I looked for Mike Resnick's Starship: Mutiny in paperback or ebook form for a long time. Patrick had gotten audio versions of this book and the next two books in the series and pronounced them as good as Jack Campbell's Lost Fleet books. Which is pretty fine praise.
And Patrick was right.
The stories are not too dissimilar between The Lost Fleet and the Starship series. An interstellar war going nowhere/badly. Out of nowhere, a captain arises to lead one ship and then many. All along, both sides of the war have cause to fear this new leader. And in the end, after battles aplenty and losses along the way, our hero achieves victory.
Okay, the stories are in the same ballpark, but it's all about style. And Resnick certainly has his own twists on the story outlined above.
Wilson Cole's the hero in question and he isn't much of a hero when Mutiny all begins. He's a screw-up (Compare with Black Jack Geary, who's treated as god-sent in The Lost Fleet). Cole's been banished to the Theodore Roosevelt because the administration can't find someplace closer to nowhere to send him. He is a screw-up who fails upwardly, making jackasses out of his superiors along the way. And he does it again with the TeddyR and that is the last straw. He's brought back to the home world to stand trial for his (successful) mutiny.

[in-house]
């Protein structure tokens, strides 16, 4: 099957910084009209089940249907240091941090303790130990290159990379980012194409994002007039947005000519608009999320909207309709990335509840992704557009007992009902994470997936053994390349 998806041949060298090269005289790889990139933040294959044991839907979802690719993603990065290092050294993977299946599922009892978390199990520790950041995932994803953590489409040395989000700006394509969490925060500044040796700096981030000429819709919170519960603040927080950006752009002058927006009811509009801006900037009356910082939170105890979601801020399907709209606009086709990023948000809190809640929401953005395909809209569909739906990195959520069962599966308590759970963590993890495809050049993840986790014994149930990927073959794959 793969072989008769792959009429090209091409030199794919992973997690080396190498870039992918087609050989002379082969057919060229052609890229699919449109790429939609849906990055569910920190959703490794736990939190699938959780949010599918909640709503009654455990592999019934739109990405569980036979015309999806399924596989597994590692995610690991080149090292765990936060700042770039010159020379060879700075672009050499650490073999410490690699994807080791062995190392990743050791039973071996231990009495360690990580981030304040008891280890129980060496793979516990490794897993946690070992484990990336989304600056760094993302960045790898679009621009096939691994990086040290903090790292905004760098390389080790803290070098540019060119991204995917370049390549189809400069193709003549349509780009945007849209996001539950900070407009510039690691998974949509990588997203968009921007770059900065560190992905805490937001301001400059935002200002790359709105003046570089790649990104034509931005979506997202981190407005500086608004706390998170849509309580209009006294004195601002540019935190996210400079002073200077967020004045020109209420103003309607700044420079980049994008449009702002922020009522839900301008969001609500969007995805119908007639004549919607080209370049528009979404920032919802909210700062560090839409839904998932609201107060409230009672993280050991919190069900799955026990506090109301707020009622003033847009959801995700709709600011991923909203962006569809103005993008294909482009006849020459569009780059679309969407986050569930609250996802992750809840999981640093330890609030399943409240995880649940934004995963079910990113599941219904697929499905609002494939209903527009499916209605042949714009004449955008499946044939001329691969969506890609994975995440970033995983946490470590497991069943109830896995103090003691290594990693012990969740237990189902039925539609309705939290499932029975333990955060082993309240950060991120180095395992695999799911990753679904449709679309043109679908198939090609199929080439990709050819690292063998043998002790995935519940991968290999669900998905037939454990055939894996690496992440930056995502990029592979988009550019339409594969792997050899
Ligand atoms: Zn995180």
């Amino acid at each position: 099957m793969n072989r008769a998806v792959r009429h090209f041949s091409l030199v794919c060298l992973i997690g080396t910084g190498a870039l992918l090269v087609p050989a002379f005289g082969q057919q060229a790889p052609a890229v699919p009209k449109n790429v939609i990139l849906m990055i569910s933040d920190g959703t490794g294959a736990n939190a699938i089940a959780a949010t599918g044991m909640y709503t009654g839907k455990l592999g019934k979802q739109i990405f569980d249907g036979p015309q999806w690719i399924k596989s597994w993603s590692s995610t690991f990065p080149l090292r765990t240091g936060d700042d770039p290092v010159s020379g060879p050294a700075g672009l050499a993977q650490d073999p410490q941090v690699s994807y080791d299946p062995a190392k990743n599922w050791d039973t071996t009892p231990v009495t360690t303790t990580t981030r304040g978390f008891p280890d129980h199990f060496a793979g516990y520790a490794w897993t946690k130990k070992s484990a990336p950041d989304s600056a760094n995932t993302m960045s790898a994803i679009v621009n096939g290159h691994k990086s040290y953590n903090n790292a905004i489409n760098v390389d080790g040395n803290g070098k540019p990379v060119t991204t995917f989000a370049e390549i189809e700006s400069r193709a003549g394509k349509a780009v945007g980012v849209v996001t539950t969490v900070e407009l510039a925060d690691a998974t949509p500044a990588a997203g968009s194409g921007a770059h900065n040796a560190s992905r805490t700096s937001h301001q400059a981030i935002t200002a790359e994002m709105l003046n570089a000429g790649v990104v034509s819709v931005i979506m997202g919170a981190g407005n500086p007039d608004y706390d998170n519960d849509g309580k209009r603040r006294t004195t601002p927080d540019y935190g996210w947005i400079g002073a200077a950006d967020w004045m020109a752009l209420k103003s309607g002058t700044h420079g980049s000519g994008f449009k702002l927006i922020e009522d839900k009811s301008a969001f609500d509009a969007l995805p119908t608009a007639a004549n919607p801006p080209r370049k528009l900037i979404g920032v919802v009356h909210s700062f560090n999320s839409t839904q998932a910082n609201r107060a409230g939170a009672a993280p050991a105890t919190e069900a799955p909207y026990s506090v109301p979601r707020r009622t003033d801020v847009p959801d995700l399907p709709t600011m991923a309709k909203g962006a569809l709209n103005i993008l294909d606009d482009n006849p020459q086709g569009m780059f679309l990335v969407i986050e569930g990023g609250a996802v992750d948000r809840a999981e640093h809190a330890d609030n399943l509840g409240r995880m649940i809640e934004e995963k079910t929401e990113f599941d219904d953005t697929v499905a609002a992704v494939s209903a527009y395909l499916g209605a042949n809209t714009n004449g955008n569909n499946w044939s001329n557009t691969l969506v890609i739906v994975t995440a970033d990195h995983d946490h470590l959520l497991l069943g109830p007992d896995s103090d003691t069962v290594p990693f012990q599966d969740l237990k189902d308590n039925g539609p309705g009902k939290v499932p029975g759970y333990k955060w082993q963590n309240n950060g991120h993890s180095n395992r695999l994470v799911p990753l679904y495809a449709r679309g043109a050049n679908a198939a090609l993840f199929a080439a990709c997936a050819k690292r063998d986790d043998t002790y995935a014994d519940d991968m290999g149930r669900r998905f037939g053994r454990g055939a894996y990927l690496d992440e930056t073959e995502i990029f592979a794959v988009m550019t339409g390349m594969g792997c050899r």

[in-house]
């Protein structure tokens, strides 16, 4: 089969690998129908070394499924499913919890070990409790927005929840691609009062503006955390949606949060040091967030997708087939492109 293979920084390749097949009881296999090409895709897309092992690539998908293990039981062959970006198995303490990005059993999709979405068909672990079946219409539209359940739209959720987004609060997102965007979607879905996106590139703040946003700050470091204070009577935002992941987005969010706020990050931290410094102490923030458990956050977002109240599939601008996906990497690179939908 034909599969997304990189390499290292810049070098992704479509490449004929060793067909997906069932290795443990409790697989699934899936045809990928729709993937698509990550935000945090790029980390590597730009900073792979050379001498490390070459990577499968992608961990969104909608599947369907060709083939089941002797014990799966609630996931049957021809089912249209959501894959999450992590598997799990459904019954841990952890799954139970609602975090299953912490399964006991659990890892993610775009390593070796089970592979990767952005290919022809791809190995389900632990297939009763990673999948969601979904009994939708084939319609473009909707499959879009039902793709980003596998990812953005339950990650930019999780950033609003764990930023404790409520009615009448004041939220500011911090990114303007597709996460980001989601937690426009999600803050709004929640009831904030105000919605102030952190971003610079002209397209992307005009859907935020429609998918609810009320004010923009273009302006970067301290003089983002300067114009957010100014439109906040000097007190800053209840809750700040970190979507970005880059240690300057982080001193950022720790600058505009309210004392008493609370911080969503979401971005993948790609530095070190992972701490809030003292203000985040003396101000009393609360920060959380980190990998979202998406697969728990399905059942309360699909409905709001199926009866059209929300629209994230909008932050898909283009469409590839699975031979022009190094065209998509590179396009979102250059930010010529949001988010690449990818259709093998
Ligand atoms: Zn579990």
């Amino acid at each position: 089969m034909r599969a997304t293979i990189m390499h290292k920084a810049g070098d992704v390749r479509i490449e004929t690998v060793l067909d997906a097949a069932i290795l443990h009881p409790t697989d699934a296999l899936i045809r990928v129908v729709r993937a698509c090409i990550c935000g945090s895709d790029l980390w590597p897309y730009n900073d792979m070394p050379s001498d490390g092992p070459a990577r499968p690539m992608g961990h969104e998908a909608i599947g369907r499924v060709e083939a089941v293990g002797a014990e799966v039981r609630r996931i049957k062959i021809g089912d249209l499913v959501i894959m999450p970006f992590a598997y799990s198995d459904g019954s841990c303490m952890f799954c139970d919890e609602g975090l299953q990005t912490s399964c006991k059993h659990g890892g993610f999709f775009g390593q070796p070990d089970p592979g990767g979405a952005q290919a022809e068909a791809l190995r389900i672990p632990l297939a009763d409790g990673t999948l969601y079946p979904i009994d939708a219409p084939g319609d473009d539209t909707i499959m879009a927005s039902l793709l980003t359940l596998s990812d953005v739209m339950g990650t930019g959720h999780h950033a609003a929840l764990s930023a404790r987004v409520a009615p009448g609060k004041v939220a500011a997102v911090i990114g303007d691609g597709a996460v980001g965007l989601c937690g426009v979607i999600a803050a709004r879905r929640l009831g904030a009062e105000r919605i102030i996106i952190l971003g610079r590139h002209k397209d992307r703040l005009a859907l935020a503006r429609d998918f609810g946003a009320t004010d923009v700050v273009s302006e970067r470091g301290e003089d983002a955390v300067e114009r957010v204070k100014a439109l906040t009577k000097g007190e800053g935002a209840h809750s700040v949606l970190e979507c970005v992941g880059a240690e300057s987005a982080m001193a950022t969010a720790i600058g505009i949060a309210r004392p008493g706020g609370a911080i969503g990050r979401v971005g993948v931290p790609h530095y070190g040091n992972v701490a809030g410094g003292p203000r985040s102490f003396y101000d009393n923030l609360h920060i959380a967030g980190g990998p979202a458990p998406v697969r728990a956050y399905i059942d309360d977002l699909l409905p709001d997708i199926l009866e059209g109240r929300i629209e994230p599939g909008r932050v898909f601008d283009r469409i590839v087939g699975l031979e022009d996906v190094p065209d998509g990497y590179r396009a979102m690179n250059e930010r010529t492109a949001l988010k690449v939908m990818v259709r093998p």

The fix is in and his shipmates aboard the TeddyR decide their lot in life would be better and more fulfilled with Cole running the show rather than any of the other failures that had preceded him at the helm of the old and failing starship. So, they break him out, averting an impending death sentence.
The TeddyR crew still feels impelled to fight for the Republic. At least through to the finish of this first book. And that's where more similarities occur with The Lost Fleet books. The space battles are reasonable and nothing like what you see on TV or in the movies. And the slower pace, combined with intense, frantic action for seconds at a time, make for gripping reading.
I searched and found this treasure. And despite the my embargo on reading more than three consecutive books in a series, I broke the rule and read all five over a four-day period. Guess that qualifies as a five-star review in deed (and in thought).